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Report: Trump Pressured Arizona Officials to Overturn 2020 Election

It’s unclear whether the DOJ has contacted the former governor regarding his conversation with Trump.

President Donald Trump meets with Arizona Gov. Doug Ducey in the Oval Office of the White House in Washington, D.C., on August 5, 2020.

Former President Donald Trump directly pressured former Arizona Gov. Doug Ducey (R) weeks after he lost the 2020 presidential race in the state to now-President Joe Biden, according to new reporting from The Washington Post.

It was previously known that Trump had contacted Ducey, as the former governor had said at the time that then-President Trump called him to discuss the election results. But the extent to which Trump sought to have Ducey change the election wasn’t known prior to this weekend.

The Post spoke to three sources with knowledge of the call from Trump to Ducey. According to one prominent GOP donor who spoke directly to Ducey about the matter, Trump’s conversation with Ducey felt like “pressure” from the president to take improper actions that would overturn the election results in the state.

Trump urged Ducey to uncover fraudulent Biden votes in order to help him overcome Biden’s election win, according to The Post’s reporting.

Several audits and post-election checks by state and county officials in Arizona have confirmed that there was no widespread fraud in the statewide election, despite Trump’s repeated claims suggesting otherwise.

The conversation between Trump and Ducey echoed a phone call between Trump and Georgia Secretary of State Brad Raffensperger, in which Trump sought to compel the Republican elections official to “find” him nearly 12,000 additional votes to overturn the presidential election results in that state, which Biden also won. Unlike Ducey’s conversation with Trump, however, that conversation was recorded, and has since been made publicly available.

Trump also tried to enlist his vice president, Mike Pence, to call Ducey in order to compel him to overturn the race. Pence did call Ducey several times, but didn’t appear to put the pressure on him to change the election results that Trump did.

Ducey also recounted to the GOP donor he spoke with that it surprised him that special counsel Jack Smith, who is leading a Department of Justice (DOJ) investigation into Trump’s efforts to overturn the election, hadn’t yet contacted him about his conversation with the former president. It’s unclear whether Smith or his office has contacted Ducey since the conversation between him and the donor, which took place earlier this year.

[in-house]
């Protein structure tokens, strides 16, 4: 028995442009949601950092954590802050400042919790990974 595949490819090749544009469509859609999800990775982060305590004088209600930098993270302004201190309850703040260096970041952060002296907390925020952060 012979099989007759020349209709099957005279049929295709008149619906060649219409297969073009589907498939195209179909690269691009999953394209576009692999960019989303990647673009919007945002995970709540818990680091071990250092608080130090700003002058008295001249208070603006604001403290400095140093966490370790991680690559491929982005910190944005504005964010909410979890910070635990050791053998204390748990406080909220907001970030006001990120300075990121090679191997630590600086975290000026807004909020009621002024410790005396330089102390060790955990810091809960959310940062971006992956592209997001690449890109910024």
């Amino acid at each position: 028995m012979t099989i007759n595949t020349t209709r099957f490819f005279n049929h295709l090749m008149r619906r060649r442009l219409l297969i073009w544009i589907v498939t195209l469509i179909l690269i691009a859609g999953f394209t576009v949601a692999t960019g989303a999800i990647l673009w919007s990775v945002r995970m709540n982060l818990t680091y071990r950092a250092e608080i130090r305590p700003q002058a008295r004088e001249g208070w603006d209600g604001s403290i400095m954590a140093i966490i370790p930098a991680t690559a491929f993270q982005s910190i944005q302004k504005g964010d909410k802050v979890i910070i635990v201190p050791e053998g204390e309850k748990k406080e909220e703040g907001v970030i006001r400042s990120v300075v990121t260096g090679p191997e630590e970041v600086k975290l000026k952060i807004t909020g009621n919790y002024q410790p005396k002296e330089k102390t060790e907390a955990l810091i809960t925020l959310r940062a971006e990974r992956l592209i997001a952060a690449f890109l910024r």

While an ongoing investigation in Georgia could result in Trump being handed state felony charges, Trump’s actions in the state could also run afoul of federal laws. According to 52 U.S. Code 20511, a crime is committed if a person “knowingly and willfully deprives, defrauds, or attempts to deprive or defraud the residents of a State of a fair and impartially conducted election process” through unjustified alteration of the tabulation of ballots.

Political and legal observers noted that Ducey’s recents comments about Trump pressuring him to overturn the 2020 race were likely to be noticed by Smith and the DOJ.

“It seems likely that the special counsel’s office saw the Post’s front-page, above-the-fold article,” said MSNBC producer Steve Benen.

Ducey’s statements — and possible cooperation with the DOJ in the future — might encourage other governors or state elections officials to speak up, especially in light of recent charges Trump has already received from the department over his improper handling of government documents and his impending charges from Smith regarding his efforts to overturn the results of the 2020 election.

“Once prosecutions start, witnesses tend to develop confidence in coming forward,” said Joyce Vance, a former federal prosecutor and a current law professor at the University of Alabama. “More chickens coming home to roost.”

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